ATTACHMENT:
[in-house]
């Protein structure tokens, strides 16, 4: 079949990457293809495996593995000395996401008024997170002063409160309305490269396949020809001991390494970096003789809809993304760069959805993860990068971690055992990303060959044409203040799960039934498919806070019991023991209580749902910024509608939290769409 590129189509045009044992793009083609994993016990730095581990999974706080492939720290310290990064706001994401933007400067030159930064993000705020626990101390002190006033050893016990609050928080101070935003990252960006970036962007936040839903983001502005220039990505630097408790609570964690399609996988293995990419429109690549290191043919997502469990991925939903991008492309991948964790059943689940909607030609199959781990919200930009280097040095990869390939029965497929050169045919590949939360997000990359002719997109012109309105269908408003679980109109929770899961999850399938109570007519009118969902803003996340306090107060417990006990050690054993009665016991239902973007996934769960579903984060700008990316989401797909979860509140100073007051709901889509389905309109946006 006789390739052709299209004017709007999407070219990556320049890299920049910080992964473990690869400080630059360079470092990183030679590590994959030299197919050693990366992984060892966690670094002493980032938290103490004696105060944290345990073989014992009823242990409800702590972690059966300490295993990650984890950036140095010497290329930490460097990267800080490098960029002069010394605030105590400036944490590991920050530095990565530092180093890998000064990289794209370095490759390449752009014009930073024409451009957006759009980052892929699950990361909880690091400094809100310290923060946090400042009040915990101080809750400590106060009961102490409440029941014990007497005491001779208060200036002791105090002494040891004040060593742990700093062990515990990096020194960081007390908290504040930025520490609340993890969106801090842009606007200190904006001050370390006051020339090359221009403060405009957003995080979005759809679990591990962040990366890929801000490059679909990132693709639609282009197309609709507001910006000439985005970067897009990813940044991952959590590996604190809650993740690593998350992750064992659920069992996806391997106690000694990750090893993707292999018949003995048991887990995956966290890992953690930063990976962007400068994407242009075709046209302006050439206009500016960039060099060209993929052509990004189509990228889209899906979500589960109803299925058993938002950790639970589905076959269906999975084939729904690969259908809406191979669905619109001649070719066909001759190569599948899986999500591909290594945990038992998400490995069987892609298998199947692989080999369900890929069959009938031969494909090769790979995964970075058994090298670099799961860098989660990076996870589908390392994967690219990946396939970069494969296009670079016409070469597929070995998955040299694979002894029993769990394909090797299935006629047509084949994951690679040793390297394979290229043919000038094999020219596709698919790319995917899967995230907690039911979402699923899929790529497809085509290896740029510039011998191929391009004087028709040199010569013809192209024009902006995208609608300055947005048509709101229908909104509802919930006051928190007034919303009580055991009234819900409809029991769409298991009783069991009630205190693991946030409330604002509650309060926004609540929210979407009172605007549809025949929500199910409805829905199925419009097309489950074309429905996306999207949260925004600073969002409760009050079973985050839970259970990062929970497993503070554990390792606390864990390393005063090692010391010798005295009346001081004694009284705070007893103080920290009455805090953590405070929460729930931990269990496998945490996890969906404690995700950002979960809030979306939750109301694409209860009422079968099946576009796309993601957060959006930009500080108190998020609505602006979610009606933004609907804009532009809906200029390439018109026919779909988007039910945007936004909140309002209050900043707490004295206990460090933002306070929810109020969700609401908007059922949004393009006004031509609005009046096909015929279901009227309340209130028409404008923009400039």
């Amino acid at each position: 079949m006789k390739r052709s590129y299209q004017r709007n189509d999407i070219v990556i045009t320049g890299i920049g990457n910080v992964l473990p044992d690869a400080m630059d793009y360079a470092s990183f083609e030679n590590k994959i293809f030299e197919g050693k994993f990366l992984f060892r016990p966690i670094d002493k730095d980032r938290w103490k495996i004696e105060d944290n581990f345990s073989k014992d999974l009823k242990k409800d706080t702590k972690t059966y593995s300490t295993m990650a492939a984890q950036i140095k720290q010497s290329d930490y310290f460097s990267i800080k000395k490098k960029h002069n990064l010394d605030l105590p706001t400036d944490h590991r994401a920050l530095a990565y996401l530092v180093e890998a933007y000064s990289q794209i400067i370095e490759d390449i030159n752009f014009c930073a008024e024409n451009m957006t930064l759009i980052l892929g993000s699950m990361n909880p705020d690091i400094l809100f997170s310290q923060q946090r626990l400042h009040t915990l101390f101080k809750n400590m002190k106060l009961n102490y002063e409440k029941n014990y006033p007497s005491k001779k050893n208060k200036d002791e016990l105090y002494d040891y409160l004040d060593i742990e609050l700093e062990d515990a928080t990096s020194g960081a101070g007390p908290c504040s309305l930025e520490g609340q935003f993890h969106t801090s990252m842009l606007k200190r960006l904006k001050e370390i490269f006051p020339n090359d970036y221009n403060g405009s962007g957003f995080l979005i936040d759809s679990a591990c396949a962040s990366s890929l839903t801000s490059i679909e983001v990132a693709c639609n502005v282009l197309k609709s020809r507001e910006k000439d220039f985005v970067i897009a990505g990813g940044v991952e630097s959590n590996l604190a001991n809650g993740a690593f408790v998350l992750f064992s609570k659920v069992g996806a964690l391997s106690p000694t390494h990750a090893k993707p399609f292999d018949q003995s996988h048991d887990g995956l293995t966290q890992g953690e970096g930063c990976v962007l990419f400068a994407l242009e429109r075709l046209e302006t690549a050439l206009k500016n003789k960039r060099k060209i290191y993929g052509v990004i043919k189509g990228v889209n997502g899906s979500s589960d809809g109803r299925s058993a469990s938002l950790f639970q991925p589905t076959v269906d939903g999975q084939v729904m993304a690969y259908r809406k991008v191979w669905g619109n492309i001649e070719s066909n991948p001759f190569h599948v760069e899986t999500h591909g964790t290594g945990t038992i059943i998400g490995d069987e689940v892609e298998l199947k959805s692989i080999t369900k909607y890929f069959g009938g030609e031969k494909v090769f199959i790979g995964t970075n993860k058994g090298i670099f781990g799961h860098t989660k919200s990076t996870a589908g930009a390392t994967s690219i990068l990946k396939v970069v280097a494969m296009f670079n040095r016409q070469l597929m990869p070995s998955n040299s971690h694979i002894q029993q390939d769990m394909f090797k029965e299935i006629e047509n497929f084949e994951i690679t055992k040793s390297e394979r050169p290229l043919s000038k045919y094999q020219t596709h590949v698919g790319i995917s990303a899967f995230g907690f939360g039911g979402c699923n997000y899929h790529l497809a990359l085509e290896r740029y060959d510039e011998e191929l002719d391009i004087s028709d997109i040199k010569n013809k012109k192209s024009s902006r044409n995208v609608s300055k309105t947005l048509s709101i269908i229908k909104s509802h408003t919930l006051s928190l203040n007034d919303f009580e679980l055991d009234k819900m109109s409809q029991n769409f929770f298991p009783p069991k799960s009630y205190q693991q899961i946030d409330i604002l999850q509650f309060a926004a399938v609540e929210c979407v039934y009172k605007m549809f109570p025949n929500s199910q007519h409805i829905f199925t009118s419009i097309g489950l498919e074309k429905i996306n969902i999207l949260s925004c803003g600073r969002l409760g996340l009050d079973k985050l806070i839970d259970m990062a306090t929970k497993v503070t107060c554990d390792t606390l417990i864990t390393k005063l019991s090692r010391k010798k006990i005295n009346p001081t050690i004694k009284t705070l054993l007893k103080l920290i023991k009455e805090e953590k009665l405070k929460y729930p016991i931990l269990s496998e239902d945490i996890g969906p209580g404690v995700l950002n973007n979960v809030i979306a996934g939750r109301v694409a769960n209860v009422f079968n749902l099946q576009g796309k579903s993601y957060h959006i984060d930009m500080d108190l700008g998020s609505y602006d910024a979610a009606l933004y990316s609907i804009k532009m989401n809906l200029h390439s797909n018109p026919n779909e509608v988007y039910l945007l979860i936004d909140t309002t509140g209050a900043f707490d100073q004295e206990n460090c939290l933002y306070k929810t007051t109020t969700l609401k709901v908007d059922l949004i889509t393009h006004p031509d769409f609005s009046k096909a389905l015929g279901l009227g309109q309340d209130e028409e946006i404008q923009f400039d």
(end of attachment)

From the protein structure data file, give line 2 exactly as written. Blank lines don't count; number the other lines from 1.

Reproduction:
């Protein structure tokens, strides 16, 4: 079949990457293809495996593995000395996401008024997170002063409160309305490269396949020809001991390494970096003789809809993304760069959805993860990068971690055992990303060959044409203040799960039934498919806070019991023991209580749902910024509608939290769409 590129189509045009044992793009083609994993016990730095581990999974706080492939720290310290990064706001994401933007400067030159930064993000705020626990101390002190006033050893016990609050928080101070935003990252960006970036962007936040839903983001502005220039990505630097408790609570964690399609996988293995990419429109690549290191043919997502469990991925939903991008492309991948964790059943689940909607030609199959781990919200930009280097040095990869390939029965497929050169045919590949939360997000990359002719997109012109309105269908408003679980109109929770899961999850399938109570007519009118969902803003996340306090107060417990006990050690054993009665016991239902973007996934769960579903984060700008990316989401797909979860509140100073007051709901889509389905309109946006 006789390739052709299209004017709007999407070219990556320049890299920049910080992964473990690869400080630059360079470092990183030679590590994959030299197919050693990366992984060892966690670094002493980032938290103490004696105060944290345990073989014992009823242990409800702590972690059966300490295993990650984890950036140095010497290329930490460097990267800080490098960029002069010394605030105590400036944490590991920050530095990565530092180093890998000064990289794209370095490759390449752009014009930073024409451009957006759009980052892929699950990361909880690091400094809100310290923060946090400042009040915990101080809750400590106060009961102490409440029941014990007497005491001779208060200036002791105090002494040891004040060593742990700093062990515990990096020194960081007390908290504040930025520490609340993890969106801090842009606007200190904006001050370390006051020339090359221009403060405009957003995080979005759809679990591990962040990366890929801000490059679909990132693709639609282009197309609709507001910006000439985005970067897009990813940044991952959590590996604190809650993740690593998350992750064992659920069992996806391997106690000694990750090893993707292999018949003995048991887990995956966290890992953690930063990976962007400068994407242009075709046209302006050439206009500016960039060099060209993929052509990004189509990228889209899906979500589960109803299925058993938002950790639970589905076959269906999975084939729904690969259908809406191979669905619109001649070719066909001759190569599948899986999500591909290594945990038992998400490995069987892609298998199947692989080999369900890929069959009938031969494909090769790979995964970075058994090298670099799961860098989660990076996870589908390392994967690219990946396939970069494969296009670079016409070469597929070995998955040299694979002894029993769990394909090797299935006629047509084949994951690679040793390297394979290229043919000038094999020219596709698919790319995917899967995230907690039911979402699923899929790529497809085509290896740029510039011998191929391009004087028709040199010569013809192209024009902006995208609608300055947005048509709101229908909104509802919930006051928190007034919303009580055991009234819900409809029991769409298991009783069991009630205190693991946030409330604002509650309060926004609540929210979407009172605007549809025949929500199910409805829905199925419009097309489950074309429905996306999207949260925004600073969002409760009050079973985050839970259970990062929970497993503070554990390792606390864990390393005063090692010391010798005295009346001081004694009284705070007893103080920290009455805090953590405070929460729930931990269990496998945490996890969906404690995700950002979960809030979306939750109301694409209860009422079968099946576009796309993601957060959006930009500080108190998020609505602006979610009606933004609907804009532009809906200029390439018109026919779909988007039910945007936004909140309002209050900043707490004295206990460090933002306070929810109020969700609401908007059922949004393009006004031509609005009046096909015929279901009227309340209130028409404008923009400039």